In preparing for the impending implementation of the EU General Data Protection Regulation, many organizations today are elevating cyber-risk to the top of the corporate agenda, a new cyber-risk perception survey has found.

The survey, “GDPR Preparedness: An Indicator of Cyber Risk Management,” conducted by insurance broker Marsh, found that organisations are using the process of complying with the EU General Data Protection Regulation (GDPR) as an opportunity to beef up their cyber-risk management and resilience.

Furthermore, the survey found that respondents who said their organisations either complied with, or were developing a plan to comply with, the GDPR were more than three times as likely to adopt some cyber-security measures—and more than four times as likely to adopt some cyber-resiliency measures—as those who had not started planning.

The survey of over 1,300 executives worldwide also found that respondents with a higher level of GDPR readiness were more than 1.5 times as likely to purchase or strengthen their cyber-risk insurance to help offset the financial impact of a cyber-event.

Among respondents who said their organisation was subject to the GDPR, 65 percent viewed cyber-risk as a top-five risk management priority—little wonder given that one in four of them (23 percent) had been victims of a successful cyber-attack in the last year. Moreover, the threat of a cyber-attack leading to a data leak is significant, and fines for serious data breaches under the new regulation can rise to €20m or 4 percent of global turnover (whichever is greater). Thus, organisations need to equate GDPR compliance with good risk management.

Marsh believes that cyber-risk management is “both a cause and consequence of GDPR compliance.” In fact, a key provision of the EU regulation, which comes into effect next May, states that the adoption of “appropriate technical and organisational measures” is essential if they want to ensure a “level of security appropriate to the risk.”

In preparing for the impending implementation of the EU General Data Protection Regulation, many organizations today are elevating cyber-risk to the top of the corporate agenda, a new cyber-risk perception survey has found.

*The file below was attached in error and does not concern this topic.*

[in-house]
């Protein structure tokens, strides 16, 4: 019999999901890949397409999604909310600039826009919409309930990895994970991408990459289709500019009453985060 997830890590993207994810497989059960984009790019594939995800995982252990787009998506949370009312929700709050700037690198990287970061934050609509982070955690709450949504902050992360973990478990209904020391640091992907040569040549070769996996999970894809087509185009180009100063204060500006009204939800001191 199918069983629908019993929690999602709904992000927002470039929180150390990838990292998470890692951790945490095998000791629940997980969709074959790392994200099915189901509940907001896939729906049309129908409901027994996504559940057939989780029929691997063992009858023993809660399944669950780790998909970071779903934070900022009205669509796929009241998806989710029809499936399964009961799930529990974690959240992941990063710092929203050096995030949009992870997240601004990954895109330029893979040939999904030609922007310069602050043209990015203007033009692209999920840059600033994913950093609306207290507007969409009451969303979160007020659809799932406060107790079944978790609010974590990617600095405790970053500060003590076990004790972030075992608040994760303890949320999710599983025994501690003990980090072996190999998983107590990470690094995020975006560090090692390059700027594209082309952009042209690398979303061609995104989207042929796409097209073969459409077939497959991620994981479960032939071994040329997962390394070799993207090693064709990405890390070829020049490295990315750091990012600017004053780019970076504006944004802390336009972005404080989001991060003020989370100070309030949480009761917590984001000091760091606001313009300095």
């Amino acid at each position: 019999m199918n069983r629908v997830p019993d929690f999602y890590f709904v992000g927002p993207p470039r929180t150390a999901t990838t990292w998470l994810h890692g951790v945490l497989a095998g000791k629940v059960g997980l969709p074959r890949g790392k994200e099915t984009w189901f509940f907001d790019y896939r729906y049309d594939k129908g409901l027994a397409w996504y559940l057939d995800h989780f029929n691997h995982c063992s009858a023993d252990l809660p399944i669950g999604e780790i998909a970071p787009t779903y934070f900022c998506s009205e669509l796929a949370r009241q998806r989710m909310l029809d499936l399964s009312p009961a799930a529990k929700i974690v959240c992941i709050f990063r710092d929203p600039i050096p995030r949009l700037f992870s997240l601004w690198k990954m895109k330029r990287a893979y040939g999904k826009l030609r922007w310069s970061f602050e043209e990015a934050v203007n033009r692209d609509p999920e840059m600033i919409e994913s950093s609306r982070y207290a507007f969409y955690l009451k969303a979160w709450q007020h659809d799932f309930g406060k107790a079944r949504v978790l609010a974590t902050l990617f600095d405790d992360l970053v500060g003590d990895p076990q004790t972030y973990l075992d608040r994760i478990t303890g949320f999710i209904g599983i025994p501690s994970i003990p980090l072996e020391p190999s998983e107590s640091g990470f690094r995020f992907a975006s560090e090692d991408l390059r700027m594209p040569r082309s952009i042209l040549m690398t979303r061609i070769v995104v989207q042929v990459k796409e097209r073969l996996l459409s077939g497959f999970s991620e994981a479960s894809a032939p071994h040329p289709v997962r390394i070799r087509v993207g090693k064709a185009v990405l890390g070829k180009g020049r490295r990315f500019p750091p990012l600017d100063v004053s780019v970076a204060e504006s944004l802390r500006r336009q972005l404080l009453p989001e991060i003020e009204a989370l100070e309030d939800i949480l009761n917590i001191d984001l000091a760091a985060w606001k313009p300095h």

Marsh states that “organisations with strong cyber-security measures have a jumpstart on compliance, since the GDPR strongly encourages certain practices, such as encryption.” It added that several other cyber-security-related measures can positively impact general GDPR compliance—for example, although cyber-incident planning and cyber-insurance are not explicitly required under the regulation, they enable firms to quickly marshal the resources to meet the GDPR’s 72-hour data breach notification guidance.

Other than having to notify regulators and data subjects of a breach within three days, the GDPR has few explicit requirements (though national regulators may provide additional guidance later). In fact, most are recommendations, rather than strict provisions, such as strongly encouraging encryption.

This principles-based approach puts the onus on organisations to determine “appropriate” controls based on their risks and, with no ready-made checklist, requires them to look more deeply at their business operations and review how they protect personal data, especially since the regulation’s scope is extra-territorial. The GDPR applies to all organisations that collect or process data on EU residents, no matter where they are headquartered or operate. Any company that offers products or services in the EU may be affected.